Tongue-Twisted in Thailand

My father was born and raised in Peru, so you would probably make the incorrect assumption that I can speak some Spanish. I tried, I really did. No matter how many classes I took during middle and high school it just wouldn’t stick. I became discouraged and gave up after the tenth grade. Speaking another language was just not in the cards for me.

By the time I went to teach English in Thailand, I had already been telling myself for six years that English was going to be the only language I would ever be able to communicate with. I had already determined that the foreign language part of my brain was not very active. Before coming to Thailand I learned that Thai has five different tones which means that one word can be said five different ways and each way means something completely different. For someone who couldn’t even learn Spanish and is more than slightly tone deaf, I didn’t see speaking Thai as a skill I would develop any time soon.

So there I was in Khon Kaen, Thailand not speaking a word of Thai other than hello. Khon Kaen is not commonly visited by foreigners, so moving there not knowing anything about Thai was like a Thai person going to Omaha without speaking a word of English. My first few days of work were spent with a Thai teacher making me repeat words over and over again until my tongue felt like it was going to fall out. My face, tongue, and teeth were never in the correct position and therefore consistently produced the wrong sound according to my teacher.

I was afraid to eat alone at restaurants because I might ask for my food to be spicy and accidentally say no duck instead, which would result in me eating a dish that makes me cry and sweat my all of my water weight out, but be duck free. I have a low tolerance for spicy food, so this seemed like a disastrous scenario. Eating in the Issan region of Thailand was dangerous. They frequently say that if it isn’t spicy then it’s not delicious. By frequently I mean about ten times a meal while they are blotting their eyes and foreheads with tiny pink napkins. You can often measure how delicious a meal was by the size of the pile of pink tissues next to their plate. My solution during my first few meals alone was to go to the 7-11 where the food was not spicy and no Thai language skills were necessary.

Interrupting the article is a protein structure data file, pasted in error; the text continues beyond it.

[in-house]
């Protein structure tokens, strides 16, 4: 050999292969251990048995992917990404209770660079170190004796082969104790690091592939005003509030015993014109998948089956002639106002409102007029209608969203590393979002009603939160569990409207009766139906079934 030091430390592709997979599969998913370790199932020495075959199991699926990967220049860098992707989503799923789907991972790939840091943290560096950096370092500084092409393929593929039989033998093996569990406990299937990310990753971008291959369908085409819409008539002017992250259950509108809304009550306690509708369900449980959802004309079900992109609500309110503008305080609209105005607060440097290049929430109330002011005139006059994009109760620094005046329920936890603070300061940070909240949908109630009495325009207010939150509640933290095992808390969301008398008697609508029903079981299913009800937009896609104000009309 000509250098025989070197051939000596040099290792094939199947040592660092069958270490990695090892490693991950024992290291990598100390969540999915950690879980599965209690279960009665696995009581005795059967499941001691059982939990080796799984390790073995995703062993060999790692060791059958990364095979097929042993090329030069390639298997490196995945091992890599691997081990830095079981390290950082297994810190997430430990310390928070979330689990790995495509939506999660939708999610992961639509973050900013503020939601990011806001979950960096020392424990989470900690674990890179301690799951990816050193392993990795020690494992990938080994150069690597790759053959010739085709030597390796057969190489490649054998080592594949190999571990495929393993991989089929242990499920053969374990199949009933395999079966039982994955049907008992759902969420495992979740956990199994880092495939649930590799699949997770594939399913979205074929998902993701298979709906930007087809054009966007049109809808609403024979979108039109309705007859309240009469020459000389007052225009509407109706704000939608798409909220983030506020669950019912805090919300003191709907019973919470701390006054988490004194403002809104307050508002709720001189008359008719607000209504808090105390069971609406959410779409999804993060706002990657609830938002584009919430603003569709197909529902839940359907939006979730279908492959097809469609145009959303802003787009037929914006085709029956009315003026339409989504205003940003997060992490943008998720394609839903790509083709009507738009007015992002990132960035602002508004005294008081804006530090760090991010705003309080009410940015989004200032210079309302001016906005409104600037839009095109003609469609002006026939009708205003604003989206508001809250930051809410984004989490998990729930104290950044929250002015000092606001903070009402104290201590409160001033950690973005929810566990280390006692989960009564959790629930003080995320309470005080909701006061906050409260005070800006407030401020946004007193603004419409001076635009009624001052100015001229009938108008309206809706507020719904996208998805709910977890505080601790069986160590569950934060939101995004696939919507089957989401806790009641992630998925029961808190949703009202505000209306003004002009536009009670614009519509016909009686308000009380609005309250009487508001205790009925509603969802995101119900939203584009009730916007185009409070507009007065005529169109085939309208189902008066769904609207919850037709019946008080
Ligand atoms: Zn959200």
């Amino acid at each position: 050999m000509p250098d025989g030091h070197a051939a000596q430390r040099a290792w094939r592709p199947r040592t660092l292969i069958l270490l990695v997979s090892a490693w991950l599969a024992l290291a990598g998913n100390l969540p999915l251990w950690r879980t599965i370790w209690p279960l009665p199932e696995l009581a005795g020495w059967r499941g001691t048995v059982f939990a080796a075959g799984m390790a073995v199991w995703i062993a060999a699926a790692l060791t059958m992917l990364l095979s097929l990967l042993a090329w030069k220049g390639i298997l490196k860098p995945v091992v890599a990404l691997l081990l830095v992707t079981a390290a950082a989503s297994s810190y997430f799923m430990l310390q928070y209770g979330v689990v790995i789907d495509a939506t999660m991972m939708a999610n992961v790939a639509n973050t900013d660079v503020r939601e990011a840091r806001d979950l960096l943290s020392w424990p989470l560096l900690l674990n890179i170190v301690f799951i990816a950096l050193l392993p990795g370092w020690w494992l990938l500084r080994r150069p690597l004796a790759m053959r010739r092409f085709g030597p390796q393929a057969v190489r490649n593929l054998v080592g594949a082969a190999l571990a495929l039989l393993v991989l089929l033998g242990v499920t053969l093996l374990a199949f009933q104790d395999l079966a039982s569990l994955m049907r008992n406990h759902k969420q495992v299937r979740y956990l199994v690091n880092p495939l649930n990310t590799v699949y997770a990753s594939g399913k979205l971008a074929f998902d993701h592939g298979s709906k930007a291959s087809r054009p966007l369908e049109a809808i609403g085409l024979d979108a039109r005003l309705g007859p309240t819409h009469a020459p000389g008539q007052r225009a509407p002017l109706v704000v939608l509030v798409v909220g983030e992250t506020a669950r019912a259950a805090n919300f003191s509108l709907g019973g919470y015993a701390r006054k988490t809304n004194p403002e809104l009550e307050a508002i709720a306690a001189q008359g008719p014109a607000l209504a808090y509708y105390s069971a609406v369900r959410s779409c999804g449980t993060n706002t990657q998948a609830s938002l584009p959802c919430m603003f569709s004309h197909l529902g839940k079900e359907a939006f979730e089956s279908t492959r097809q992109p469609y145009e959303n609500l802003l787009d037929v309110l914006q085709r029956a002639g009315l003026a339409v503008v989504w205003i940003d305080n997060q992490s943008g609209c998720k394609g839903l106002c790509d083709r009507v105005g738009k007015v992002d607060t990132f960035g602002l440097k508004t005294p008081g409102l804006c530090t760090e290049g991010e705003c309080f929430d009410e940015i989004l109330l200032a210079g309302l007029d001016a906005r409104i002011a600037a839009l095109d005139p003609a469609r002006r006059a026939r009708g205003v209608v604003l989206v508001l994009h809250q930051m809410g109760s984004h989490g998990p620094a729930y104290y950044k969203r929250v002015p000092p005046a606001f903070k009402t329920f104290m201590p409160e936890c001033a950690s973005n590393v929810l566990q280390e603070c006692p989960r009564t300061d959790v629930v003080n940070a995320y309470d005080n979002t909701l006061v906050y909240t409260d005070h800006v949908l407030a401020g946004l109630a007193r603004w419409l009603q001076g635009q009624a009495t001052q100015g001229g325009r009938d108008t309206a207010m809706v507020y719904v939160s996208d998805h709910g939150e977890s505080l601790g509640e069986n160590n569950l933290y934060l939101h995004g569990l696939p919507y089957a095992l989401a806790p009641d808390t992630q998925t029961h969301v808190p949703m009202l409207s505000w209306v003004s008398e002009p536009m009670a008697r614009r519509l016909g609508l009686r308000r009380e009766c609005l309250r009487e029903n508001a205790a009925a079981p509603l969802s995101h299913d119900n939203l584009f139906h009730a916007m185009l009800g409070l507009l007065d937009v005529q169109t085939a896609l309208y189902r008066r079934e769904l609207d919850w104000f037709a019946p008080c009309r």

About two weeks into my stay in Thailand I attended a yoga class with a fellow American friend who had lived in Thailand for three years. The class started in the evening before dinner and was fine except for the fact that it was all in Thai. I had been doing yoga for five years already, so I was able to figure out what was going on, but what I couldn’t understand was why the instructor kept talking about rice. Rice (khow) was one of the few vocabulary words I’d managed to absorb at that point and it seemed to me that the instructor said it in every other sentence. I know rice is important in Asian culture, but how the hell does it relate to yoga??

I walked out of the class very hungry and immediately asked my friend why the teacher was so obsessed with food. It turns out that my tone-deaf ears couldn’t pick up the fact that she was using two different tones, neither of which was the right tone for rice. She was actually telling us to inhale and or do something with our knees every time she said it.

The tones are what make Thai difficult to learn. Without them it would actually be an easy language to master since you don’t have to worry about conjugating verbs which was one of the things that made Spanish so difficult for me to grasp. By the time I had properly conjugated the verb I wanted to use, the listener would have already given up on me. One of the most annoying parts about learning Thai though, is that no matter how many times you say the word you want to use, if you don’t say it in the right tone nobody is going to help you out and guess what you are trying to communicate. They will just smile or ignore you.